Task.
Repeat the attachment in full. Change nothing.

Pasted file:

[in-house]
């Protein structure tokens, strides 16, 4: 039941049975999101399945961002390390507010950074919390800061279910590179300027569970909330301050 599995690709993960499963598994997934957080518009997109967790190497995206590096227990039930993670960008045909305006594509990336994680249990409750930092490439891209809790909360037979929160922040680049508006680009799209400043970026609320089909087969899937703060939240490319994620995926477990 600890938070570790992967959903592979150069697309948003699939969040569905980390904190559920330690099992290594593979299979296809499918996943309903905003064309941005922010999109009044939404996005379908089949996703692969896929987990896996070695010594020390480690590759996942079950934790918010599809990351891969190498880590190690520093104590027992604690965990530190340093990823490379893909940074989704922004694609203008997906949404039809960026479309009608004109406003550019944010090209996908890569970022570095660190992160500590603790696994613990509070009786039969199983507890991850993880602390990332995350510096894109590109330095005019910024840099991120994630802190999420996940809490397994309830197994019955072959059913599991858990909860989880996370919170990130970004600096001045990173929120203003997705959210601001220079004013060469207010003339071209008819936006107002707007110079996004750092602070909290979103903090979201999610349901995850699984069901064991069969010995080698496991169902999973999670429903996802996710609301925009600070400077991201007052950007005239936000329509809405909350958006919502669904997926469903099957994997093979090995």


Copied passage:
[in-house]
């Protein structure tokens, strides 16, 4: 039941049975999101399945961002390390507010950074919390800061279910590179300027569970909330301050 599995690709993960499963598994997934957080518009997109967790190497995206590096227990039930993670960008045909305006594509990336994680249990409750930092490439891209809790909360037979929160922040680049508006680009799209400043970026609320089909087969899937703060939240490319994620995926477990 600890938070570790992967959903592979150069697309948003699939969040569905980390904190559920330690099992290594593979299979296809499918996943309903905003064309941005922010999109009044939404996005379908089949996703692969896929987990896996070695010594020390480690590759996942079950934790918010599809990351891969190498880590190690520093104590027992604690965990530190340093990823490379893909940074989704922004694609203008997906949404039809960026479309009608004109406003550019944010090209996908890569970022570095660190992160500590603790696994613990509070009786039969199983507890991850993880602390990332995350510096894109590109330095005019910024840099991120994630802190999420996940809490397994309830197994019955072959059913599991858990909860989880996370919170990130970004600096001045990173929120203003997705959210601001220079004013060469207010003339071209008819936006107002707007110079996004750092602070909290979103903090979201999610349901995850699984069901064991069969010995080698496991169902999973999670429903996802996710609301925009600070400077991201007052950007005239936000329509809405909350958006919502669904997926469903099957994997093979090995």